This created some interest and on Tuesday my colleague, Cllr Andrew Wood, organised a survey regarding the statue on a local facebook page with a number of options. He was almost instantly denounced by some as a racist sympathiser and a Labour councillor initiated “pull down the statue” petition which attracted signatures.

On Tuesday, Cllr Rabina Khan, who had just a few years previously, whilst Cabinet member for Housing, approved the name Robert Milligan House for a block of flats, wrote in the Independent about why the statue had to be removed. She has not so far called for the demolition of the homes.

During the day, The Canals and River Trust, who are the immediate landowners and the council became concerned at the possibility of direct action and arrangements were made to remove the statue, which is listed, on Tuesday evening.

This resulted in what became no more than a Labour Party political event. The Mayor and seventeen councillors, Labour activists, and even former potential parliamentary candidates were assembled for pictures. Facemasks were not worn and there was no social distancing. The council press office was out in force despite this being a partisan political event.

Until this week, no councillor or, as far as I can see, any Labour Party activist, had suggested the removal of the Milligan statue. Unlike Bristol where there has been a debate for decades over the Colston statue, there was silence in this part of east London. One senior Labour councillor even expressed surprise that there was a block of flats named after Milligan in the borough.

I believe that the Milligan statue should have been placed in the museum, but both sides of his life, the dock builder and the slave owner, should have been described. Instead we had public action for use in political campaigning.

From the age of 11 I attended a school named after one of the founders of the Clapham sect. We were taught about the leading figures of the abolitionist movement and every year attended a commemoration service in Holy Trinity Church Clapham where many of the Clapham Sect abolitionists worshipped. William Wilberforce, the great parliamentarian is remembered for his work for delivering abolition in Parliament. My school was named after Henry Thornton, banker, parliamentarian, and abolitionist. The school and its name is sadly long gone. Zachary Macaulay and Henry Venn both have streets named after them in Clapham. For what they achieved, for the ultimate good of humanity, and how they achieved it, statues are the least of what they deserved.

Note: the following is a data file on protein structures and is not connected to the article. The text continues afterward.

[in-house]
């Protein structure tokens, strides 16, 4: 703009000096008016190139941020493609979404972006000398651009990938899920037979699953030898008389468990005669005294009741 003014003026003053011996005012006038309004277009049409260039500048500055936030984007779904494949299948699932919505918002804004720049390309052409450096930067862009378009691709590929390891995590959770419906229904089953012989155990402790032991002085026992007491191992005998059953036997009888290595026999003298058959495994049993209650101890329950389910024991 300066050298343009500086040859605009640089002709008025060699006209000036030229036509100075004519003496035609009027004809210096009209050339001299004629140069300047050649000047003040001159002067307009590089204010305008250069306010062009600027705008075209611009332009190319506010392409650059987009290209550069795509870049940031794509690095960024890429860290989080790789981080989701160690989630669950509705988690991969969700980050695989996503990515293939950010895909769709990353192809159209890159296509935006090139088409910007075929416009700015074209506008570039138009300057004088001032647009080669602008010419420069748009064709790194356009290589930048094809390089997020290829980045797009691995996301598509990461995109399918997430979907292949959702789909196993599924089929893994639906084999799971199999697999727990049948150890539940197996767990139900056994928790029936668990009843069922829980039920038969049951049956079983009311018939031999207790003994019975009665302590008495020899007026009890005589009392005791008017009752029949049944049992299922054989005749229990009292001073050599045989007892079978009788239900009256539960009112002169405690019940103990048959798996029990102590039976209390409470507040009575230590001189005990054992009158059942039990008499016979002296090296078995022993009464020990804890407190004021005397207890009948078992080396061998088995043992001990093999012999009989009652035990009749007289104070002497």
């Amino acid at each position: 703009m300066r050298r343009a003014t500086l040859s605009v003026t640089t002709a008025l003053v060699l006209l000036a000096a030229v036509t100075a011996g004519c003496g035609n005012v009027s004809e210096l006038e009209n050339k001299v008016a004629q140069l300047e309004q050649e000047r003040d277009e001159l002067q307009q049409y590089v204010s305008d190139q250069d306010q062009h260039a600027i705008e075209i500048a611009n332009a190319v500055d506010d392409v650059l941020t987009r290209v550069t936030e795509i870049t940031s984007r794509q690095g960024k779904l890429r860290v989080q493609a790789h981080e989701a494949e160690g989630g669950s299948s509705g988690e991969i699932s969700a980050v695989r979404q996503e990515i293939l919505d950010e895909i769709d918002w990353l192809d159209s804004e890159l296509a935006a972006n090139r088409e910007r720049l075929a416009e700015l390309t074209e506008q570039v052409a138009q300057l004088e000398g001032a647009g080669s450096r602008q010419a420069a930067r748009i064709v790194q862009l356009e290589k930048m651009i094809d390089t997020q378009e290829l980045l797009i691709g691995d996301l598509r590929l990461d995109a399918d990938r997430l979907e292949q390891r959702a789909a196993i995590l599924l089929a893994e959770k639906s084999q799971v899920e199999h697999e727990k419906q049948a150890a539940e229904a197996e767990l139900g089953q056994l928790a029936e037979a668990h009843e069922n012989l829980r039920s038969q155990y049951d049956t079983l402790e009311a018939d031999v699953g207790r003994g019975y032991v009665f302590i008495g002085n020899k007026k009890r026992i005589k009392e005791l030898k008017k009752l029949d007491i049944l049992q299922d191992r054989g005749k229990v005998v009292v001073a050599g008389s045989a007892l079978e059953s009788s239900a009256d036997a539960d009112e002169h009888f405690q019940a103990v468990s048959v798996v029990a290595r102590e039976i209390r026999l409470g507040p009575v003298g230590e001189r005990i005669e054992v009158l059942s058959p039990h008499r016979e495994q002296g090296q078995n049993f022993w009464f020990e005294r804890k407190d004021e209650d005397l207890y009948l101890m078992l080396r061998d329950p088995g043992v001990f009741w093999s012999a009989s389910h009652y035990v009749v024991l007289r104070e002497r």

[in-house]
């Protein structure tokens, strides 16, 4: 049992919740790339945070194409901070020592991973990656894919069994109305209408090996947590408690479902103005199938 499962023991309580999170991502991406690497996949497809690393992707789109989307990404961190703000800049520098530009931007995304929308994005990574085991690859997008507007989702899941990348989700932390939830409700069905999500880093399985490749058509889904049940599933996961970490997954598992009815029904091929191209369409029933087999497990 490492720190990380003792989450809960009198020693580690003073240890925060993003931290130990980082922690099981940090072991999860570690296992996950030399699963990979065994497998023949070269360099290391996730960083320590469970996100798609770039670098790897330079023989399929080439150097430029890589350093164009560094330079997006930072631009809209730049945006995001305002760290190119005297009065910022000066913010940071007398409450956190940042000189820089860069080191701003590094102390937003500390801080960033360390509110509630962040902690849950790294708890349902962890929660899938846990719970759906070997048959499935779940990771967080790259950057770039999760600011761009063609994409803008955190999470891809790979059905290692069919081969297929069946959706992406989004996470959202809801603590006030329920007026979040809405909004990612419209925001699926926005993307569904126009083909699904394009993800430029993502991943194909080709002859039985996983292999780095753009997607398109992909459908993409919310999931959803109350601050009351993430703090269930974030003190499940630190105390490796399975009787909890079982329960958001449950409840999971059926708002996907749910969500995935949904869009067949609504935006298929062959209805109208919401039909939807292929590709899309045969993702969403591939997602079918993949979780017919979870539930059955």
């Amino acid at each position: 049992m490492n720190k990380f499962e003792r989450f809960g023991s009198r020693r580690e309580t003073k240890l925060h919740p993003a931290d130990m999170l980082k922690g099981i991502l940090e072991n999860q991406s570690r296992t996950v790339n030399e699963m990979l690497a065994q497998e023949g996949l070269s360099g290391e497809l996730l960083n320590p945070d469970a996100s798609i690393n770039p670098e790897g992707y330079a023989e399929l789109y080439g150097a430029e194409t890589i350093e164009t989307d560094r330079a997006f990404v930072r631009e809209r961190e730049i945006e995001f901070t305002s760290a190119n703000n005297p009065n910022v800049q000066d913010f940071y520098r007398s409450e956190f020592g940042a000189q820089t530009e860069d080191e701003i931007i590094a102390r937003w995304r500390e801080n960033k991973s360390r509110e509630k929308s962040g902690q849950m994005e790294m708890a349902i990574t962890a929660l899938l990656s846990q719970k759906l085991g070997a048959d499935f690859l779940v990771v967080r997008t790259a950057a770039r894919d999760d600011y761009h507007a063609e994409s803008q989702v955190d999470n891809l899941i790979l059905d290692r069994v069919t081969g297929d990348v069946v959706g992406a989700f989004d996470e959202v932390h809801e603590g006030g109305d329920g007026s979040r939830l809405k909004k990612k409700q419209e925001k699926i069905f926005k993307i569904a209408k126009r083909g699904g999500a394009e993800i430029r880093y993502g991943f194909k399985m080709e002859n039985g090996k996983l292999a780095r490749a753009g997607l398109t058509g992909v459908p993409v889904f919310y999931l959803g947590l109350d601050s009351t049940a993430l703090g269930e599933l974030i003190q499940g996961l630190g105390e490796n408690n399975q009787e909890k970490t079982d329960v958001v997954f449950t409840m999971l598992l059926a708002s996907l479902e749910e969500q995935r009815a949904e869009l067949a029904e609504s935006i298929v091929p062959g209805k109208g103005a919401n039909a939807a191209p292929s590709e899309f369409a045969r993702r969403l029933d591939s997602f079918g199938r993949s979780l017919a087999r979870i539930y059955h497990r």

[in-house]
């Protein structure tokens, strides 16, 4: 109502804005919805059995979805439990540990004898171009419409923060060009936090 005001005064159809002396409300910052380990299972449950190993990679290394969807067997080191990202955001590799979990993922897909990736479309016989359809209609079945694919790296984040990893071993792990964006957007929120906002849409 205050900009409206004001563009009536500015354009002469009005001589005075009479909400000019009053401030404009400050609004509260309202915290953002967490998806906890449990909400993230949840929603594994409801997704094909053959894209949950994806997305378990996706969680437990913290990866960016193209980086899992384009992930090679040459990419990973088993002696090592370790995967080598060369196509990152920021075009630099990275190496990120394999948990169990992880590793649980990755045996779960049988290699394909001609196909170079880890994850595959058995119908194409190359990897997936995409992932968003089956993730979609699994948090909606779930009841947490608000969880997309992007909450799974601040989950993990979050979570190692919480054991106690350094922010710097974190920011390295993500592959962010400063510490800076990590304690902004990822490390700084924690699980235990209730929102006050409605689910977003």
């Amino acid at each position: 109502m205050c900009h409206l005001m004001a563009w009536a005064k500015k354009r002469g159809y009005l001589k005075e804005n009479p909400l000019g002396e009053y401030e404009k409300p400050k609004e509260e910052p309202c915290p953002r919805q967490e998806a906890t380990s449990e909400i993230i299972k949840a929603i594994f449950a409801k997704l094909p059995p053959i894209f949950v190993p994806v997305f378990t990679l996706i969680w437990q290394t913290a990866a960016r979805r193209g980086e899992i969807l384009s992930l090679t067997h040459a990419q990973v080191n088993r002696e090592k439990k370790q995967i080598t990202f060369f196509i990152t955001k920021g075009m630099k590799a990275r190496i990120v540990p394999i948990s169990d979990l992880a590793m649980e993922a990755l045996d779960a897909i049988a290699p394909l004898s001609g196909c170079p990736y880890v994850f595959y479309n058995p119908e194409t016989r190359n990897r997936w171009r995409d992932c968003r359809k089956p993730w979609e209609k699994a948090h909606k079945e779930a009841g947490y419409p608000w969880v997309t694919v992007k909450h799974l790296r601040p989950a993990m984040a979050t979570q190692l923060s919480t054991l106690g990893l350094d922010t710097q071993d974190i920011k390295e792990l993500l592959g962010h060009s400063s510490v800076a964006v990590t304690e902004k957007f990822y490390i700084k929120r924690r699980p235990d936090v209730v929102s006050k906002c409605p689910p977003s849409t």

It is surely right that people understand what makes human life so complex. Richard Wagner and George Bernard Shaw were both virulent anti semites. The triumph over their anti-semitism is seeing their music and plays enhanced, interpreted, and performed by Jews and others whom they disliked, remembering both were legendary dislikers.

Any list of the greatest ever political figures in the UK will include Sir Robert Peel, William Gladstone, and Winston Churchill. All three were giants of their time, all left a legacy that is remembered today. The attacks on their records does nothing to enhance our country.

The Government, opposition, Mayor of London, and the media, should understand this current situation and ensure that we do not disintegrate into mob rule.